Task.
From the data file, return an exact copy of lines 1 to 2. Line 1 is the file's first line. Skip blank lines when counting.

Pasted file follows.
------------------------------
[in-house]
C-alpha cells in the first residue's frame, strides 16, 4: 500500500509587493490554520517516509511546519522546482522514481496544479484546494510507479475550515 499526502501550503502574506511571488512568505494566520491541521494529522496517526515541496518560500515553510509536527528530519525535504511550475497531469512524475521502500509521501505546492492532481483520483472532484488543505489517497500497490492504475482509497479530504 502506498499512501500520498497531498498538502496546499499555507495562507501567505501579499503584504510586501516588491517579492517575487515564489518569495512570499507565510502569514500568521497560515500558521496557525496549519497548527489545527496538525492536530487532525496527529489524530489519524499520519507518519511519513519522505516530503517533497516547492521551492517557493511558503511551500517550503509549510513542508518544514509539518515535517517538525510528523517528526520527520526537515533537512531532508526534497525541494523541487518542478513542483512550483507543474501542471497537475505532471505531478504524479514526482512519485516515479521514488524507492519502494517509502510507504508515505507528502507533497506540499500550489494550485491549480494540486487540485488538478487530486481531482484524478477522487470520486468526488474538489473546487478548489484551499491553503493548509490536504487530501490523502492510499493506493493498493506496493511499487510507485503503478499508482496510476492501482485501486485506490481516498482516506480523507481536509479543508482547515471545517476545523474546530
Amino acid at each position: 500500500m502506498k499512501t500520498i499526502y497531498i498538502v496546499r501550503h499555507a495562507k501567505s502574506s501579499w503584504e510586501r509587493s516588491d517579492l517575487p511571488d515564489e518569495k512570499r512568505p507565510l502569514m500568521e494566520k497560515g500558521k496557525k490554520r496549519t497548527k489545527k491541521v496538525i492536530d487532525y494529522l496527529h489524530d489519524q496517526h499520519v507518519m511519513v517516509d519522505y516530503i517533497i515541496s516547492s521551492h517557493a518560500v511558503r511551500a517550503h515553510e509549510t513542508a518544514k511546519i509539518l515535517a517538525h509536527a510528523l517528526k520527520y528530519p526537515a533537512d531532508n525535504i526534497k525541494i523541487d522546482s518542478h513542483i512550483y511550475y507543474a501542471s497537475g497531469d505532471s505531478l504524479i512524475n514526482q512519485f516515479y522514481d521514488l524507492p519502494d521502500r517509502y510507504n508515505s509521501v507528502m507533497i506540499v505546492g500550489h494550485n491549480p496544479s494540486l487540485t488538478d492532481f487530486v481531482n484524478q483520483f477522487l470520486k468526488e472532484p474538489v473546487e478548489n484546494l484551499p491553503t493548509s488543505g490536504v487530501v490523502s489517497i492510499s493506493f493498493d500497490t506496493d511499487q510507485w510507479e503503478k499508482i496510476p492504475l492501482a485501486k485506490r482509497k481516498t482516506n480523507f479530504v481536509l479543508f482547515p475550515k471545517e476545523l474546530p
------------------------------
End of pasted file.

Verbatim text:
[in-house]
C-alpha cells in the first residue's frame, strides 16, 4: 500500500509587493490554520517516509511546519522546482522514481496544479484546494510507479475550515 499526502501550503502574506511571488512568505494566520491541521494529522496517526515541496518560500515553510509536527528530519525535504511550475497531469512524475521502500509521501505546492492532481483520483472532484488543505489517497500497490492504475482509497479530504 502506498499512501500520498497531498498538502496546499499555507495562507501567505501579499503584504510586501516588491517579492517575487515564489518569495512570499507565510502569514500568521497560515500558521496557525496549519497548527489545527496538525492536530487532525496527529489524530489519524499520519507518519511519513519522505516530503517533497516547492521551492517557493511558503511551500517550503509549510513542508518544514509539518515535517517538525510528523517528526520527520526537515533537512531532508526534497525541494523541487518542478513542483512550483507543474501542471497537475505532471505531478504524479514526482512519485516515479521514488524507492519502494517509502510507504508515505507528502507533497506540499500550489494550485491549480494540486487540485488538478487530486481531482484524478477522487470520486468526488474538489473546487478548489484551499491553503493548509490536504487530501490523502492510499493506493493498493506496493511499487510507485503503478499508482496510476492501482485501486485506490481516498482516506480523507481536509479543508482547515471545517476545523474546530